Anyway a campaign like Price Drop was surely needed by Tesco this time around? 50/60 lines is a pitiful effort in light of the campaigns by other retailers, sure Sainsbury’s haven’t mounted a campaign on price but they’re relatively insulated from the discounters, with the JS offering centred on high quality and great store standards – Tesco are struggling for both.
Margin is another blog topic entirely but Price Down, and staying down was never going to be enough for customers to cross the road, not at that small scale of investment. It needed to be bigger and resonate more, a half baked effort around breakfast / fridge essentials wasn’t enough.
Price is important and its almost a common acceptance that each retailer will charge similar prices, of course that’s not the case and promotions (another blog post) are still important as a differentiator for customers.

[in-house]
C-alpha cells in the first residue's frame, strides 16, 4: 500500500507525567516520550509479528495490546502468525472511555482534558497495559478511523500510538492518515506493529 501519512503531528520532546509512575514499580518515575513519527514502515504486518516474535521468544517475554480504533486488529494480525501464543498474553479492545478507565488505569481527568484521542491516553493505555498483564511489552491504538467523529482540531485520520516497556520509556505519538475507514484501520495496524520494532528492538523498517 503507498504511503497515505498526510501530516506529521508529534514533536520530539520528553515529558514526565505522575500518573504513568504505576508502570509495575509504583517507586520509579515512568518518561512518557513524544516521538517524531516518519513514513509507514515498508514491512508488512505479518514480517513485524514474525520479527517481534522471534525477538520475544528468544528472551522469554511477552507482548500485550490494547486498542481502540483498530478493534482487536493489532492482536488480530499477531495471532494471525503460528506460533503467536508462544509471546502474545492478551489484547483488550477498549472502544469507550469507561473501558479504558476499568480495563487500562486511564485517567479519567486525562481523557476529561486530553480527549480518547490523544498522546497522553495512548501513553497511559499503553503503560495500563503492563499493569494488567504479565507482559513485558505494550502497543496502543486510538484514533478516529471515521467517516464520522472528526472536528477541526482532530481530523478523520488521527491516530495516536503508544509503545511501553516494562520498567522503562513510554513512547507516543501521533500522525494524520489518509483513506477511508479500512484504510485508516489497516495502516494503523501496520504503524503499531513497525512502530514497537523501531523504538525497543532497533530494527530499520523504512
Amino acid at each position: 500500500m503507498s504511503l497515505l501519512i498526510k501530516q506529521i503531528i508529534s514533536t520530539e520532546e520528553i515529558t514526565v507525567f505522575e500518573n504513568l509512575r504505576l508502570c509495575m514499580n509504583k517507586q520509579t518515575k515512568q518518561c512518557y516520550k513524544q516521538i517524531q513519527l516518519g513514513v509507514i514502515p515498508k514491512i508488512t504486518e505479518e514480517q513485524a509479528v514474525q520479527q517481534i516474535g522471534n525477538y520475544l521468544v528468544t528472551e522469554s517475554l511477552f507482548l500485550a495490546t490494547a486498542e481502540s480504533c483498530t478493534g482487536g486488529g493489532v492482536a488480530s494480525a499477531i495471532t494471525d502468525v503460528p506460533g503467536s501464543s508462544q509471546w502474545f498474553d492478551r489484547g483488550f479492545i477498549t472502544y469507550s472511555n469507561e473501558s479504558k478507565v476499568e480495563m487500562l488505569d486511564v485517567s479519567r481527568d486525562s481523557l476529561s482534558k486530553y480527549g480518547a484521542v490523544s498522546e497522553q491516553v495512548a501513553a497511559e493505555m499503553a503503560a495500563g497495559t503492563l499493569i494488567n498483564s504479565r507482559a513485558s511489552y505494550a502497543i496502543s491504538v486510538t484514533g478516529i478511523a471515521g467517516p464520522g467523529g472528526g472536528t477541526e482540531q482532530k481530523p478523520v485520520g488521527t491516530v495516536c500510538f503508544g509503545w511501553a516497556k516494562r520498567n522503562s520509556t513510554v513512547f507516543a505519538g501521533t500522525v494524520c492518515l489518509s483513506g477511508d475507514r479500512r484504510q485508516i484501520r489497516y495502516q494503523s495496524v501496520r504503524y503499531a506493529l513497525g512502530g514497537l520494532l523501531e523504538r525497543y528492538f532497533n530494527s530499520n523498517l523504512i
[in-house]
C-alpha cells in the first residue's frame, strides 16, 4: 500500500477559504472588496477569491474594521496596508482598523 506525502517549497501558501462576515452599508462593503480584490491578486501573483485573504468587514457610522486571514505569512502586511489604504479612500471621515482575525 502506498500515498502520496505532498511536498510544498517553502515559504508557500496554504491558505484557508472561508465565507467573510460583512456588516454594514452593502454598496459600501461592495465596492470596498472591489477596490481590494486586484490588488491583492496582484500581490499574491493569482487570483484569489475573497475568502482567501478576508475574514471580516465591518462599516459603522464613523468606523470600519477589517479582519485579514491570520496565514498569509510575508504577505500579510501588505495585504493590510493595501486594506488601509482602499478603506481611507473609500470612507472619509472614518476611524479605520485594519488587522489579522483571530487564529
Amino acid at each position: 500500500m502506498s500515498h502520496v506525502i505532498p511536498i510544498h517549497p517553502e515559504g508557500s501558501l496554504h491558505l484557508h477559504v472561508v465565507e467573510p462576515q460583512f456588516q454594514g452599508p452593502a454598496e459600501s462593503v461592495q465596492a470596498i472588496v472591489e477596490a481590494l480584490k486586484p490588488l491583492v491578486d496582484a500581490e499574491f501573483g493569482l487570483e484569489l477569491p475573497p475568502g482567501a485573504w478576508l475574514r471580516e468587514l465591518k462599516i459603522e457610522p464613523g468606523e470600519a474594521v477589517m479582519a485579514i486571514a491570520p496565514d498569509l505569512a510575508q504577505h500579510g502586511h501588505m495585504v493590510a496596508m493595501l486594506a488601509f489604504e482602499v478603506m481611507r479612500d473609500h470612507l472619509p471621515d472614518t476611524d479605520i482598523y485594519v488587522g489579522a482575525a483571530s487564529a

An interesting conclusion to the tale of price is that Phil Clarke did promise us further price cuts in the year when he spoke in April;
“We have always said £200m was the start,” he said last week. “We retained the flexibility to do what we thought was necessary, and we will. You will see more prices coming down at Tesco in the weeks and months ahead.”
It doesn’t appear that there will be any further price activity this year, the last batch was May, with an investment in delivery saver, click/collect and lines such as Sugar. The staples approach clearly hasn’t had any throughput.